So I would like to extend my invitation here- if anyone feels like joining a cabin for camp nano- leave me a message. All projects are welcome; we have novels, blog projects, possibly some editing work- our doors are open if you care to embark on a daring adventure with a group of humble writer/bloggers. What do you say? Do you feel like being brave this July?

Urban Fantasy

I’ve done it! After hours of internal debates over several days- I have finally decided what my Camp Nano project will be. In the spirit of my goals for this year- I am trying something new. That’s right, I am dropping my security blanket and venturing out onto new literary avenues. This nano, I will be delving into the world that is: Urban Fantasy. I’ve done straight fantasy, futuristic dystopian-style works, regular fiction: I’ve followed down many of the other branches, but the urban style was new to me. In fact, it is actually fairly new to the literary world in general; it did not become an acknowledged sub-genre until the late 80’s to early 90’s.

Urban fantasy is a very specific collection of works in which the piece itself is set primarily in the ‘real world’ with paranormal/fantasy elements. A few examples would be: Buffy the Vampire Slayer, Grimm, Supernatural, The Belador series, The Mortal Instruments- the list goes on and on. Now, it’s not a necessity that these stories take place in contemporary times; any futuristic or historical setting is also acceptable.

Personally, my biggest question about this genre: how is it different from Paranormal Romance (because to be honest, a lot of what I’ve read looks like it could fit in either category). As it turns out, about 90% of the elements of both genres are fairly intertwined; these are the fraternal twins of the written world. The key difference: if you remove the romantic element, do you still have a story? If your answer is no- you are well within the boundary of paranormal romance, but if you said yes- then you still stand a chance. A paranormal romance focuses on the relationship itself and how the outside forces effect it, whereas urban fantasy can survive even if that relationship is edited to become a platonic one.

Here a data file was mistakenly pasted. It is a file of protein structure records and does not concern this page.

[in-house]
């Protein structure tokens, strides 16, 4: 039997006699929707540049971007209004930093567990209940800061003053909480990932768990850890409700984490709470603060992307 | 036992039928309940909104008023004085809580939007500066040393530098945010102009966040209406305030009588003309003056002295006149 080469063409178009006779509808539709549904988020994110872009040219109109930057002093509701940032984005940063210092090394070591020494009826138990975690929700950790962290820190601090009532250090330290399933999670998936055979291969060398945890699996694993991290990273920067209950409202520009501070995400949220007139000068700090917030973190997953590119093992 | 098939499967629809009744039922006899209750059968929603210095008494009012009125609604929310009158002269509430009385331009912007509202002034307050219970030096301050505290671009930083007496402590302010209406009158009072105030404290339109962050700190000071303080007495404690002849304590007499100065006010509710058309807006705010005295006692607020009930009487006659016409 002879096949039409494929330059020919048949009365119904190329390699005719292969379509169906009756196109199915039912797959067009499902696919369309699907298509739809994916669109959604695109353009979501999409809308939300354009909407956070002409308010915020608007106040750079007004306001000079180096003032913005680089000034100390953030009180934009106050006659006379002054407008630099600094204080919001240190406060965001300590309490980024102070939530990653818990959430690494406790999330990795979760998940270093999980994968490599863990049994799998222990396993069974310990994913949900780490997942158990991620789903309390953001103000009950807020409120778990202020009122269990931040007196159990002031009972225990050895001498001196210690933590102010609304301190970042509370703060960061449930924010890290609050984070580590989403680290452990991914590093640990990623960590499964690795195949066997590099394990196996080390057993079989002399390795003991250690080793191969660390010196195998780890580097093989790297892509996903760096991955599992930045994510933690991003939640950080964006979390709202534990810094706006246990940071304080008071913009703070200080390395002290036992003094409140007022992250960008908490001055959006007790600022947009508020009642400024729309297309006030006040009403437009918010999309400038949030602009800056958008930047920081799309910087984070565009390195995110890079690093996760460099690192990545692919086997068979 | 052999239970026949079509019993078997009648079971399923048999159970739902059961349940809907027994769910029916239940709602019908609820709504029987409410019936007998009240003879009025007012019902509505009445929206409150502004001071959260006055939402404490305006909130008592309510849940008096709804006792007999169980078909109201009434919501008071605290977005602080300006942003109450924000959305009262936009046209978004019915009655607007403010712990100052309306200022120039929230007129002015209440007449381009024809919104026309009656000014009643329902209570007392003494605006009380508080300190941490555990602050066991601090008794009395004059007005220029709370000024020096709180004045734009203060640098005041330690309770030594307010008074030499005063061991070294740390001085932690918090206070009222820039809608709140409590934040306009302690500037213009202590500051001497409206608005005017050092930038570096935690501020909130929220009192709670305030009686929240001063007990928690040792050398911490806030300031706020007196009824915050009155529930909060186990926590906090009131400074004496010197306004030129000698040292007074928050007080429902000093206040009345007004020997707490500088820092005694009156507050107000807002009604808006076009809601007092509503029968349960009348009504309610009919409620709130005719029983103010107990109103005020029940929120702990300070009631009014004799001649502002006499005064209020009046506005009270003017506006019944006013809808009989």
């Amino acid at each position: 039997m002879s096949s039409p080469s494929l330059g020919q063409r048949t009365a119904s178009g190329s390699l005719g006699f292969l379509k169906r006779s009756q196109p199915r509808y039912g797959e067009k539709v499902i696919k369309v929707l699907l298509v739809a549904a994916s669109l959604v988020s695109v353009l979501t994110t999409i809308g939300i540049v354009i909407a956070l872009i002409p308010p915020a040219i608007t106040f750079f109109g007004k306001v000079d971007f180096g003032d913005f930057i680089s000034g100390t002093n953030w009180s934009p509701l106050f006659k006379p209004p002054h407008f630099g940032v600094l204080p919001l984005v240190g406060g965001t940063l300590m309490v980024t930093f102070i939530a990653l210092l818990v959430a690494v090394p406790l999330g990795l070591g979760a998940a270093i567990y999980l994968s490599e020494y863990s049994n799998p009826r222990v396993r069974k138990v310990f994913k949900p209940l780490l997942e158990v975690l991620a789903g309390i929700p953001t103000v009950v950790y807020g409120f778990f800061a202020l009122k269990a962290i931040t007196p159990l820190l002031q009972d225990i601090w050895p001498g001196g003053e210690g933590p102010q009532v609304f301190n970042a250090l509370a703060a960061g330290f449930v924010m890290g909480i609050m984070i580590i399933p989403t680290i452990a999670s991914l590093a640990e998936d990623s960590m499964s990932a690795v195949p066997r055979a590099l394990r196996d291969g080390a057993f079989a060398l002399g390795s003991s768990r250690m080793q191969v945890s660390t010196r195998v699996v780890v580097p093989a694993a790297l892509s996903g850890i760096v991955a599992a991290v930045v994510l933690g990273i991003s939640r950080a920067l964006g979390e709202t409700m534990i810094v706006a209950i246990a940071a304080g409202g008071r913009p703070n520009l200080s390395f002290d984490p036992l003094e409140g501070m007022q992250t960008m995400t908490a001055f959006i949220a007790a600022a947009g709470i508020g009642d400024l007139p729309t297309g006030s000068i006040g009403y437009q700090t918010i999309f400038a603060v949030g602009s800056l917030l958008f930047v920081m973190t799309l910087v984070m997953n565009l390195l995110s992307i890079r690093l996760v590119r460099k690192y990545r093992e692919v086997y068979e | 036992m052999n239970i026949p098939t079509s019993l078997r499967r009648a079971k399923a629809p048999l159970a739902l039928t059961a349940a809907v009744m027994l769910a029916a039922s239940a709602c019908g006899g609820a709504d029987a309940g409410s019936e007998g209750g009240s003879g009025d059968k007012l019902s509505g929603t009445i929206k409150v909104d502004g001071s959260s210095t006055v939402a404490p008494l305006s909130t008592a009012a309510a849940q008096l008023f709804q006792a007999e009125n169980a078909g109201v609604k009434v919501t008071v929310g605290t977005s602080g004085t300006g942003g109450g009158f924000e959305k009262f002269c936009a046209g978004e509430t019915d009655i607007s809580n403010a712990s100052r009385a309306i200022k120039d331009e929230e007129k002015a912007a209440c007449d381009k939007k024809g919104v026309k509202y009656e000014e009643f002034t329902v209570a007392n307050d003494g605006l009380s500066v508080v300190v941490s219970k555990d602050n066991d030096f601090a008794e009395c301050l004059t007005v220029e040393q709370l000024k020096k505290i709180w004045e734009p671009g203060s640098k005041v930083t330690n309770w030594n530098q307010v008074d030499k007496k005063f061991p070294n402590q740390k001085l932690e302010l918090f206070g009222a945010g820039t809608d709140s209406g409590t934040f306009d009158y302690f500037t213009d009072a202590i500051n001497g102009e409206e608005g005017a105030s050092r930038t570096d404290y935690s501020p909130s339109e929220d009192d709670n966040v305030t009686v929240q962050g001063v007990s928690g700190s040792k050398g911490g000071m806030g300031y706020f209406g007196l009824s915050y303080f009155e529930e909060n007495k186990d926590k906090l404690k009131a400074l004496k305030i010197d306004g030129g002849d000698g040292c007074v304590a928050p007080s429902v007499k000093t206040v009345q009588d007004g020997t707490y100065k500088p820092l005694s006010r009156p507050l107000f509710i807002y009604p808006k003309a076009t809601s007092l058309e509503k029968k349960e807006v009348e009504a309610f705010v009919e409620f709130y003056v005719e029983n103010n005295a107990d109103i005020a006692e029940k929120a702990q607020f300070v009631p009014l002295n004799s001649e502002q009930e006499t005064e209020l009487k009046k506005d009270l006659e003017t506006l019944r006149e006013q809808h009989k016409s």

It’s grown momentum rather quickly in the modern era, where we are so quick to welcome any escape from the trials and tribulations of our daily lives. After all, don’t we all secretly wish we could gain some kind of power, transform into our favorite animal and slink off on an adventure? Or perhaps find ourselves entrenched as a key party to a subtly fought war between vampires and werewolves (this is where the paranormal romance aspect starts to look good). I will have no shortage of inspiration as I begin my trek down this winding path. Perhaps this will be a niche I didn’t know I belonged in. There is only one way to find out.

 

Introverted (I’d love to hang out, but…)

It’s a frustrating paradox that the most fulfilling moments in my life happened when my stomach was twisted with nerves, my anxiety was at a fevered pitch, and every synapse in my body was firing off warning signs, begging to understand how I could have possibly been so stupid as to agree to the activity at hand. So many fond memories that I am so proud of now, moments that have been able to enrich my body and soul- what would have happened if I had been too afraid? The white water rafting trip, jumping off that bridge into the river, telling that one special man that I loved him, getting on that plane to Vegas, pushing off on that zip line, going in for that job interview, going out to that one happy hour with the friends that feel more like family now- everything that makes me who I really am happened in these moments. So why do I fight them inside on such a fundamental level?